There are many types of trusts commonly used for commercial dealings, asset protection, privacy, tax efficiency or for succession planning. The type of trust appropriate for you will depend on the type of transaction or asset you are dealing with. In this series, we explore three different types of trusts: a bare trust, a unit trust and a discretionary trust. This week, we explore a bare trust arrangement.
What is a Bare Trust?
A bare trust is the simplest type of trust structure. In a bare trust, a trustee holds an asset on trust for one or more beneficiaries in defined portions.
The trustee has no discretion and no active duties other than to distribute the asset to the named beneficiaries when instructed by them to do so.
A bare trust is a popular structure where the ultimate beneficiary seeks to keep the asset in the name of a different entity for privacy or for asset protection reasons.
For example, if real estate is purchased in a bare trust, the registered proprietor listed on the certificate of title will be the trustee of the bare trust, not the beneficiary. On an initial glance of a title search for the property, the bare trust arrangement will not be apparent, and third parties will be unaware who the ultimate beneficiary of the property is.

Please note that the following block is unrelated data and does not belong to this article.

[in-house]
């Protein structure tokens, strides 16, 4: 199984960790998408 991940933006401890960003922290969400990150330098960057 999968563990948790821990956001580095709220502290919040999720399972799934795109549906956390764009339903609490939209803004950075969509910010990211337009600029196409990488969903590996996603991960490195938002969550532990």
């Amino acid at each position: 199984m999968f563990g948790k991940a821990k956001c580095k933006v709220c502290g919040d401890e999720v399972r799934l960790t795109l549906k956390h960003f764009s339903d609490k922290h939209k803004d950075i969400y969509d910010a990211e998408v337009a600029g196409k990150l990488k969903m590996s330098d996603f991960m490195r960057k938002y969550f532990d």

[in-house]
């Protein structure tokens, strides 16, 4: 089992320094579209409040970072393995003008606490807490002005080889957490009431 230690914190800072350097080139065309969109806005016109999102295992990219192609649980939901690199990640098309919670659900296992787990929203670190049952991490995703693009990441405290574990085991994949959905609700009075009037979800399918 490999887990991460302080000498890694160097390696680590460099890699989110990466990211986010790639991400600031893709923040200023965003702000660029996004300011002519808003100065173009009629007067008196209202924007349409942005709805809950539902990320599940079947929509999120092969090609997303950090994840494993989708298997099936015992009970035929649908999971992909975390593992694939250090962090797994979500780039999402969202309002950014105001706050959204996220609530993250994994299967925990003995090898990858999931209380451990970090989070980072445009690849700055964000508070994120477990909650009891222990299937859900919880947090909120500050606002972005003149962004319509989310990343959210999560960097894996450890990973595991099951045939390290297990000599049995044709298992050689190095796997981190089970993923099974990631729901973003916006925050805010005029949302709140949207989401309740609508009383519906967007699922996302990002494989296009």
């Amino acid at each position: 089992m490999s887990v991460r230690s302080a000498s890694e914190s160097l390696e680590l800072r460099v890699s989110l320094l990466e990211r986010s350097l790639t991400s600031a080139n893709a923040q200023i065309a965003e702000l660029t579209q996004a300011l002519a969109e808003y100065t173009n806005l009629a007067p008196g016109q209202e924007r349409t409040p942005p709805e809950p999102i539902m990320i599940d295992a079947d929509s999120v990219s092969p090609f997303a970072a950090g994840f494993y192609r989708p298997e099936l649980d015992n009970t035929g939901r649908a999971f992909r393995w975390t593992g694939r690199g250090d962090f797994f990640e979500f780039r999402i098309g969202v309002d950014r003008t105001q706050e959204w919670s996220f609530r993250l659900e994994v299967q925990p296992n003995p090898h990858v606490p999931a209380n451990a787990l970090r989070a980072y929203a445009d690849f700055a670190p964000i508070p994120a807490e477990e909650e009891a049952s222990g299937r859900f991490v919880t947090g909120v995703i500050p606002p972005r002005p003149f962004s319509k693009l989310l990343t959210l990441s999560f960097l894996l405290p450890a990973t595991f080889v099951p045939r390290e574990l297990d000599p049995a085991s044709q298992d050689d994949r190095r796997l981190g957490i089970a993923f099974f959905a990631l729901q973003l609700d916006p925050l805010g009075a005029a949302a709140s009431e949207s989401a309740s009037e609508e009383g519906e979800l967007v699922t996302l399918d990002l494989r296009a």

Of course, in circumstances where a beneficiary is required to disclose their assets or financial interests, the beneficial interest in the property held should be disclosed.
A bare trust is also a popular structure when purchasing a single asset for the benefit of a self-managed superannuation fund (SMSF). A bare trust arrangement can be used to allow a SMSF to borrow funds from a third party in order to acquire a single asset and still be in satisfaction of the Superannuation Industry (Supervision) Act 1993 (Cth). This is referred to as a limited recourse borrowing arrangement.
It is important to recognise and understand your obligations as a trustee and beneficiary when opting for a bare trust arrangement and whether this type of structure is best suited for the asset or assets you want protected.